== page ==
First recorded by Ray Kinney & His Hawaiian Musical Ambassadors (1936).
Also recorded by Dick McIntire & His Harmony Hawaiians (1936).
Hit version by Hilo Hattie (Clara Inter) & Al Kealoha Perry and His Singing Surfriders (1937).
From the wiki: “Don McDiarmid and Johnny Noble were members of Harry Owens’ band, the Royal Hawaiians, at the Royal Hawaiian Hotel on Waikiki Beach when they composed ‘When Hilo Hattie Does the Hilo Hop’. Owens considered the song to be ‘inappropriate’ for his band to perform. Instead, former Royal Hawaiian vocalist Ray Kinney (he was the primary vocalist for the the premiere broadcast of Webley Edwards’ Hawaii Calls radio show from the Moana Hotel in July 1935), now leading his own band, the Hawaiian Room Orchestra, arranged the first recording of ‘Hilo Hattie’ on Decca Records under the group name ‘Ray Kinney & His Hawaiian Musical Ambassadors’.
“Hawaiian-born steel guitarist Dick McIntire, and his Mainland orchestra, the Harmony Hawaiians, also released a recording of ‘When Hilo Hattie Does the Hula Hop’ in 1936.
“In 1937, Clara Inter, born Kalala (‘Clara’) Hail, a member of the Royal Hawaiian Girls’ Glee Club, proved Harry Owens wrong by turning ‘When Hilo Hattie Does the Hula Hop’ into a worldwide success, and making it perhaps the most recognized number in Hawaiian history.
“Clara was a Hawaiian schoolteacher [Honolulu’s Waipahu Elementary School, 1923-1939] and a member of Louise Akeo’s Royal Hawaiian Girls Glee Club. Her song was written by Don McDiarmid, who at the time was a member of Harry Owens’ band at the Royal Hawaiian Hotel.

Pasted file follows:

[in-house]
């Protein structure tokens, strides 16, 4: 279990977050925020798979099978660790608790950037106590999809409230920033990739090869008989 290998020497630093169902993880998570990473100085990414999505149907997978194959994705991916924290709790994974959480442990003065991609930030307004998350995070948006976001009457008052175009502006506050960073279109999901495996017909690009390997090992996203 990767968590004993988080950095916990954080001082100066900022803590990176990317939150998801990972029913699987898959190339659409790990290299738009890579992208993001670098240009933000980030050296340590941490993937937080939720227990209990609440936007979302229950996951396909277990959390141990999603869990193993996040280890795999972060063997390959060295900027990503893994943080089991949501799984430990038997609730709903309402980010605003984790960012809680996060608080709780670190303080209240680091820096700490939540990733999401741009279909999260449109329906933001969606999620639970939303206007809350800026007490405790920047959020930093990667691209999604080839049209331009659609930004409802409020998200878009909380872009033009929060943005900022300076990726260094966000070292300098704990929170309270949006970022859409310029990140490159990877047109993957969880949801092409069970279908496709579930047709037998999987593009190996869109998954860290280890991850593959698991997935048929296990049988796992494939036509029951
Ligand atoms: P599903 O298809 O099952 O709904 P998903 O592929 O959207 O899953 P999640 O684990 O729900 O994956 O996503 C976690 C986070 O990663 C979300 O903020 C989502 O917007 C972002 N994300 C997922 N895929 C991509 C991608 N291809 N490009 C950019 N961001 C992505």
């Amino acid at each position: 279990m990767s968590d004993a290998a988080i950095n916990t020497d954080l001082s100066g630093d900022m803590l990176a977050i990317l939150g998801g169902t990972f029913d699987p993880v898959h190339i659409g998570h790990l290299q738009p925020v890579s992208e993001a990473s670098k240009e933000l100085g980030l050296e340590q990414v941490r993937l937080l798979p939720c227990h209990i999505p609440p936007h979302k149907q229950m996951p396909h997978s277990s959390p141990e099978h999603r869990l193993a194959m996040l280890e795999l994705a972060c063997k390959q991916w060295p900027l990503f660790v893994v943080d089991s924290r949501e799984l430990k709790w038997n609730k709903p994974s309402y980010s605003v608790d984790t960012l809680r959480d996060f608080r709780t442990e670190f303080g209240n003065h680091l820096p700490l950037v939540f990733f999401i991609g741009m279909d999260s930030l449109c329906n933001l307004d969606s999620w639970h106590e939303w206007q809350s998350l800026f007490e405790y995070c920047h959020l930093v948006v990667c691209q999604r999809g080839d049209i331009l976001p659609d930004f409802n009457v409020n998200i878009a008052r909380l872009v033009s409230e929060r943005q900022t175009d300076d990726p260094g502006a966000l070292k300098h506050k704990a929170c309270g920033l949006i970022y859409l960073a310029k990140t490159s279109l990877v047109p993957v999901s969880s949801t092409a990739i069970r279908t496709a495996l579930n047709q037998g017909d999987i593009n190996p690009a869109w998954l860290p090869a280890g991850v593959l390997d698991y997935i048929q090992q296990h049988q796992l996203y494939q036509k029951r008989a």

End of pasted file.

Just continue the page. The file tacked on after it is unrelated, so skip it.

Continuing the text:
“A fine composer, McDiarmid wrote it as a comic number for the band. Owens was not impressed and said it did not have ‘enough class’ for the orchestra to perform it.
“A year later, Clara came across it and performed it as a comic hula on a voyage to Canada with her glee club. It received a great reception that she continued to dance and sing as part of the glee club tour.
“One night in 1937, Don McDiarmid was playing with his own orchestra in the Royal when Clara, who was performing there with the glee club, told him she was going to do the Hilo Hattie number. Don demurred, saying there was no music for it and no microphone. She insisted, however, and danced barefoot in the middle of the stage in her oversized mu’umu’u, a bandana tied around her hips, a floppy lauhala (pandanus leaf) hat tied on her head. She brought the house down and had to do five encores.
“Although she added other comic numbers, such as ‘Manuela Boy’ and ‘Pidgin English Hula’ to her repertoire, ‘Hilo Hattie’ remained the number the public always demanded. Clara Inter became so closely identified with the song she eventually adopted the title, ‘Hilo Hattie’, as her legal name.”
– Creating Hawai’i Tourism, by Robert C. Allen, 2004
“By 1940, Harry Owens hired Hattie. She also joined the Webley Edwards-hosted Hawaii Calls radio broadcasts that went out to 600 radio stations around the world. From that point on, Hilo Hattie became a global household name, touring the world and performing in movies, including performances alongside Betty Grable in the 1942 feature Songs of the Islands and Elvis Presley in Blue Hawaii, and on television (including a recurring role as ‘Mrs. Pruitt’ on Hawaii Five-0).”
Dick McIntire & His Harmony Hawaiians, “When Hilo Hattie Does the Hilo Hop” (1936):
Clara Inter/Hilo Hattie & Al Kealoha Perry and His Singing Surfriders, “When Hilo Hattie Does the Hilo Hop” (1937):
Hilo Hattie & Betty Grable, “Down on Ami Ami Oni Oni” from Songs of the Islands (1942):